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5. Week Five—Suffering for Doing Good

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Words To Live By

Do not return evil for evil or insult for insult, but instead bless others because you were called to inherit a blessing.

1 Peter 3:9

I’ve been doing a study the past few weeks from The Voice of the Martyrs1 with a small group of women. It uses the story of Richard Wurmbrand based on his autobiographical book, Tortured for Christ, and compares scriptural references that apply. (I highly recommend reading his book2 or watching the movie.3) Wurmbrand and his fellow Romanian believers were willing to suffer for the truth and the name of Christ—all the while loving and praying for their Russian persecutors.

In contrast, today in America it’s common for Christians to label those with different opinions, political parties or even Christian perspectives as enemies, which somehow gives them license to attack them. Hatred and arrogance seem to be the order of the day. How very opposite of the way the Bible teaches us to respond to people, even those we might consider enemies! (Note and memorize this week’s verse.) I pray that God will give me love, grace and humility for those with whom I disagree now, so that if the day comes when I do suffer for Christ, blessing my persecutors will be second nature to me.

Part One Study

In this part of our lesson, we’ll consider the final section of the household code found in 1 Peter 3:8-12, where Peter speaks to every group he already mentioned, plus individuals who don’t fall into a previous category.

Review 1 Peter 2:12, The Theme And Purpose Of Peter’s Household Code: “. . . Maintain Good Conduct Among The Non-Christians, So That Though They Now Malign You As Wrongdoers, They May See Your Good Deeds And Glorify God When He Appears.”

In Light Of That Context, Read 1 Peter 3:8-12.

Now Focus On 3:8 That Deals With Relationships Within The Church, And Dwell On The Character Qualities Listed. These Are Traits That Would Apply To Us In America As Well As To Persecuted Christians. Journal As You Consider This Question:

  • How well are you doing with these qualities? Rate yourself on each one. How do you see these character qualities relate to each other?

Peter begins v. 8 with “be harmonious,” also translated as “unity of mind,” “like-mindedness,” “agreeable,” “in agreement” and “of one mind.” Jobes says this quality “implies a willingness to conform one’s goals, needs, and expectations to the purposes of the larger community”4 and presumes “a high commitment to the stability and well-being” of the church in contrast to our Western individualistic focus.5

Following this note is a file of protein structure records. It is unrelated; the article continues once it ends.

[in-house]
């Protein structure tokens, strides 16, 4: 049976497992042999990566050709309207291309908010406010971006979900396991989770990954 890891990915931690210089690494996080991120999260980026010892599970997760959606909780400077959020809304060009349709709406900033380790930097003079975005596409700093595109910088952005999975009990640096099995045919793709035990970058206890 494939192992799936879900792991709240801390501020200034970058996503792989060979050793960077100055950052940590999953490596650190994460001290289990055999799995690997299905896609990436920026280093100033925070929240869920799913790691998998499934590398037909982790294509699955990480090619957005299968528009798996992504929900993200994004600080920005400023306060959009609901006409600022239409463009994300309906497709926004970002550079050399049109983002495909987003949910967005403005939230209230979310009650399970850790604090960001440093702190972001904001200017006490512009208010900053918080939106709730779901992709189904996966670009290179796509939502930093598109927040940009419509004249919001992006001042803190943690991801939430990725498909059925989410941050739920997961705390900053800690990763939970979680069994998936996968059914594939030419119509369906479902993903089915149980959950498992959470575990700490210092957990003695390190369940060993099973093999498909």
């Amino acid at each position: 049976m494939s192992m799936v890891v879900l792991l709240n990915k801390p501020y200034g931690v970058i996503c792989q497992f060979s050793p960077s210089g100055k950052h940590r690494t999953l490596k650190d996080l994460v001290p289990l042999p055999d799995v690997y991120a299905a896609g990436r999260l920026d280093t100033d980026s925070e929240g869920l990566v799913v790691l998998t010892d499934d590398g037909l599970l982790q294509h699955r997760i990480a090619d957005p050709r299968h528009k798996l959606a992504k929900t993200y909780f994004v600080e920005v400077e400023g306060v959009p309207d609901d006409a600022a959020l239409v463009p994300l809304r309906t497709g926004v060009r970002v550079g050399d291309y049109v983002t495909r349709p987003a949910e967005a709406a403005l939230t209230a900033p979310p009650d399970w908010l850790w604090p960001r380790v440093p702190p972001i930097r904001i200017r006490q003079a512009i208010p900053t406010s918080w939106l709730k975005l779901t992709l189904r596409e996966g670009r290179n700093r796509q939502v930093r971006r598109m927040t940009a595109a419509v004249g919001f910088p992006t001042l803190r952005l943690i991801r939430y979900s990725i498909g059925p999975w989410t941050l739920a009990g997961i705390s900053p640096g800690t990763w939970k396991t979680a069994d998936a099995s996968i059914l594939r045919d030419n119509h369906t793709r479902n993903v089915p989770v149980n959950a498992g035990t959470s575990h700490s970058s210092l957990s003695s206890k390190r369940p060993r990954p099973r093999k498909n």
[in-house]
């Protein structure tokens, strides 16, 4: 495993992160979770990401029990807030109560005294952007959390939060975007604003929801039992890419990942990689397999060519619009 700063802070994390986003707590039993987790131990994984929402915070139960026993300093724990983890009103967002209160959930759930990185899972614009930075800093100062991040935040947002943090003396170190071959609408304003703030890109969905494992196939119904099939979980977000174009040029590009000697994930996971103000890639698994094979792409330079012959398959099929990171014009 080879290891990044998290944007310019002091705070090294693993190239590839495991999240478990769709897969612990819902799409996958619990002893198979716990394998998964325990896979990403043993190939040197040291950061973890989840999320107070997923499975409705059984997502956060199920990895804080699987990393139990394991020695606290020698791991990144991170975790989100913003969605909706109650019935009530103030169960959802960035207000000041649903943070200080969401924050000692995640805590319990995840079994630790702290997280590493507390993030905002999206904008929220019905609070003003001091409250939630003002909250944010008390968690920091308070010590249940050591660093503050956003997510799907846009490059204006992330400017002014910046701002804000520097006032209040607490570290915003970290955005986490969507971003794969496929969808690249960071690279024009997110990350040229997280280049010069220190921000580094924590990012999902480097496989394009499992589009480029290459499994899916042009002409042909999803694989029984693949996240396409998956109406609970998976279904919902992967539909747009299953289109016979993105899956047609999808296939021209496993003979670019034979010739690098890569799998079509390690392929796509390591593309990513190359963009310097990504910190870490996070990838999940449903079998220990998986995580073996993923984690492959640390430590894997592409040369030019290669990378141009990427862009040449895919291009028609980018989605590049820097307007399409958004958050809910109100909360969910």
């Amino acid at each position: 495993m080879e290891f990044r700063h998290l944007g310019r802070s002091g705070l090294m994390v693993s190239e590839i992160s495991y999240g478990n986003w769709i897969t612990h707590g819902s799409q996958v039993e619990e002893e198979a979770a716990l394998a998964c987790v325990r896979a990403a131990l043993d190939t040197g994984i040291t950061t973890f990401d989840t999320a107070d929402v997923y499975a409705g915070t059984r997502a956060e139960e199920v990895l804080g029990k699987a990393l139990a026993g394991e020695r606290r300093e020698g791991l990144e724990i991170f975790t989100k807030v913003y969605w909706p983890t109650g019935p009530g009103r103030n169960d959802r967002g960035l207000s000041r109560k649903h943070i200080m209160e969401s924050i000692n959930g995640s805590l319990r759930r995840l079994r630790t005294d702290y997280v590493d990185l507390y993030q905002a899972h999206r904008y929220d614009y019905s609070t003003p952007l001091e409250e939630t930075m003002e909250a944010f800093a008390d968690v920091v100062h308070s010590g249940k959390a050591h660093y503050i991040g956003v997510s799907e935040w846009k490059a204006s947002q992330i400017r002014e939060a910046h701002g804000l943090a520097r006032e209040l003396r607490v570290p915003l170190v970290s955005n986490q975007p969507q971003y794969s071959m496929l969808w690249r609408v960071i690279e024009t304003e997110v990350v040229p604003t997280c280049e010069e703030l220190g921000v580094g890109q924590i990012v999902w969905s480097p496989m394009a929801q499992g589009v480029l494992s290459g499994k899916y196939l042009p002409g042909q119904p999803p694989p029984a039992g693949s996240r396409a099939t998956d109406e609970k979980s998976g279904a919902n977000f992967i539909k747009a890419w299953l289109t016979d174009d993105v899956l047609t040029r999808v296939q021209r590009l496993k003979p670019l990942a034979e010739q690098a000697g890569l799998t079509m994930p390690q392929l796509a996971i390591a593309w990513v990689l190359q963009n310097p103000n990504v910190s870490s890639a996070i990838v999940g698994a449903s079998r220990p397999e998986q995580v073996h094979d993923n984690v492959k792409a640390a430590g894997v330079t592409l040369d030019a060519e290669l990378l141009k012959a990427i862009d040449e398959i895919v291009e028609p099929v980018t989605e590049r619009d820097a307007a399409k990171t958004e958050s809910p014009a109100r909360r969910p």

Prayerfully Comment On This Next Question. Be Honest Yet Gracious As You Consider Your Personal Experiences Which May Have Been Hurtful.

  • How willing right now would you say that American believers are to give up personal goals, needs and expectations (and I would add rights and preferences) for the unity of Christ’s church and the flourishing of his larger kingdom? What would you identify as our highest priority?

McKnight points out that v. 8 is essential for the persecuted church because “. . . they need to be harmonious and love one another if they are going to be able to make an impact on the outside world; in fact they may need to unify simply in order to survive.”6

Obviously, there are times when the church both universal and local can’t be of one mind because orthodoxy requires standing for the truth of Scripture. But not every doctrine is essential to unity, nor is it equally clear. Too much of what’s being argued today doesn’t fall into heresy but simply involves doctrinal differences about second and third tier issues. If our differences aren’t about core issues, it’s hard to see why there would be division (not simply disagreement) if the other characteristics in v. 8 are present. (If you aren’t sure of the core issues, watch BOW’s free videos Choosing Trustworthy Resources7 or download the podcast episodes.8)

Reread 1 Peter 3:9-12, Which Deals With Our Relationships And Attitudes Toward All People, And Journal About The Bulleted Questions: